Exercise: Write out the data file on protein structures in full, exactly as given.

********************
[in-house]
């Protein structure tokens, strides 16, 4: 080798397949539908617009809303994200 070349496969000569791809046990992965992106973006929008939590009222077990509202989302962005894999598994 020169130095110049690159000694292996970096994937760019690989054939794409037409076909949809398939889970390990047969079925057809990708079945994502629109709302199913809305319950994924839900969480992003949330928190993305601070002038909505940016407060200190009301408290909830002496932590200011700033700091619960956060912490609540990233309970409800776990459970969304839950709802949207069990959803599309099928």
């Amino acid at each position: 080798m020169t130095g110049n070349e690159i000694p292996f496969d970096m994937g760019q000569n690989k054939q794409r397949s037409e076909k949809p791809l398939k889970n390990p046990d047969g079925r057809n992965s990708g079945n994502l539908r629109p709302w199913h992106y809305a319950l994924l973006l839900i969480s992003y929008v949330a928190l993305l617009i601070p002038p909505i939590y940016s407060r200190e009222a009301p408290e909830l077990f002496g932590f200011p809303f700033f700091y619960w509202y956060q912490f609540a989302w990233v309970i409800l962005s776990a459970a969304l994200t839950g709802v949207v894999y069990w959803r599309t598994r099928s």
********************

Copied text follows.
[in-house]
């Protein structure tokens, strides 16, 4: 080798397949539908617009809303994200 070349496969000569791809046990992965992106973006929008939590009222077990509202989302962005894999598994 020169130095110049690159000694292996970096994937760019690989054939794409037409076909949809398939889970390990047969079925057809990708079945994502629109709302199913809305319950994924839900969480992003949330928190993305601070002038909505940016407060200190009301408290909830002496932590200011700033700091619960956060912490609540990233309970409800776990459970969304839950709802949207069990959803599309099928």
């Amino acid at each position: 080798m020169t130095g110049n070349e690159i000694p292996f496969d970096m994937g760019q000569n690989k054939q794409r397949s037409e076909k949809p791809l398939k889970n390990p046990d047969g079925r057809n992965s990708g079945n994502l539908r629109p709302w199913h992106y809305a319950l994924l973006l839900i969480s992003y929008v949330a928190l993305l617009i601070p002038p909505i939590y940016s407060r200190e009222a009301p408290e909830l077990f002496g932590f200011p809303f700033f700091y619960w509202y956060q912490f609540a989302w990233v309970i409800l962005s776990a459970a969304l994200t839950g709802v949207v894999y069990w959803r599309t598994r099928s």